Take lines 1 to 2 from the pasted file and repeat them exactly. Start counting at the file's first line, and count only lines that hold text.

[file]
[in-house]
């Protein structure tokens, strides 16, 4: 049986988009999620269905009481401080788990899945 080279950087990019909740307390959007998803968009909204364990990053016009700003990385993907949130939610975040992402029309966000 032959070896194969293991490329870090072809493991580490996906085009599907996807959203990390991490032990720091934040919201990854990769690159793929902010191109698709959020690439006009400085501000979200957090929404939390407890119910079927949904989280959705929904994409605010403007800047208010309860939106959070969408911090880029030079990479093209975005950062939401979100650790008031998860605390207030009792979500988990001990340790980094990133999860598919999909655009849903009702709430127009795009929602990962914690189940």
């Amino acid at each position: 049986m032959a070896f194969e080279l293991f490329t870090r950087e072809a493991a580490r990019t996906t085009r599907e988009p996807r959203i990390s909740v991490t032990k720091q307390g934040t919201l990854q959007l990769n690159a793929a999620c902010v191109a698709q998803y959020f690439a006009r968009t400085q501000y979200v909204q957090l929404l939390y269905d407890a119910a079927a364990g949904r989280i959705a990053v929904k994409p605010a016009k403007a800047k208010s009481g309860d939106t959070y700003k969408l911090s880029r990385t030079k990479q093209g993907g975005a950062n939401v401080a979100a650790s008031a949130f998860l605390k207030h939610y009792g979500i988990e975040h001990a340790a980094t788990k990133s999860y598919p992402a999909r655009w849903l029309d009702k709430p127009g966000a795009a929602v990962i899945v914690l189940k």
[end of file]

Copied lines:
[in-house]
């Protein structure tokens, strides 16, 4: 049986988009999620269905009481401080788990899945 080279950087990019909740307390959007998803968009909204364990990053016009700003990385993907949130939610975040992402029309966000 032959070896194969293991490329870090072809493991580490996906085009599907996807959203990390991490032990720091934040919201990854990769690159793929902010191109698709959020690439006009400085501000979200957090929404939390407890119910079927949904989280959705929904994409605010403007800047208010309860939106959070969408911090880029030079990479093209975005950062939401979100650790008031998860605390207030009792979500988990001990340790980094990133999860598919999909655009849903009702709430127009795009929602990962914690189940």